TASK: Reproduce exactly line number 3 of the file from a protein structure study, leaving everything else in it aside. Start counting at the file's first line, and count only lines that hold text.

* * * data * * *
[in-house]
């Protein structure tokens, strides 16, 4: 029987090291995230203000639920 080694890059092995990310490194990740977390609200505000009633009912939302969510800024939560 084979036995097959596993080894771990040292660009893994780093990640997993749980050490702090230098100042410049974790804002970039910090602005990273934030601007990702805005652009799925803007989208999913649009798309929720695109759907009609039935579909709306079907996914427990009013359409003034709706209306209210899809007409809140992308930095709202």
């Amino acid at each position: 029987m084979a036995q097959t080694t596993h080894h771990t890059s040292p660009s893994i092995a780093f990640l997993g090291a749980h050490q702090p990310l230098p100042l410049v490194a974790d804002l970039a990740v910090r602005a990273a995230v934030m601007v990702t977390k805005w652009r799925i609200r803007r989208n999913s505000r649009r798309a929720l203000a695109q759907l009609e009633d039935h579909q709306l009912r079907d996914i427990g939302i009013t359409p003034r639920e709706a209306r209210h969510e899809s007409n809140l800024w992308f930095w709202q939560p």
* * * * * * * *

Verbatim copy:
């Amino acid at each position: 029987m084979a036995q097959t080694t596993h080894h771990t890059s040292p660009s893994i092995a780093f990640l997993g090291a749980h050490q702090p990310l230098p100042l410049v490194a974790d804002l970039a990740v910090r602005a990273a995230v934030m601007v990702t977390k805005w652009r799925i609200r803007r989208n999913s505000r649009r798309a929720l203000a695109q759907l009609e009633d039935h579909q709306l009912r079907d996914i427990g939302i009013t359409p003034r639920e709706a209306r209210h969510e899809s007409n809140l800024w992308f930095w709202q939560p």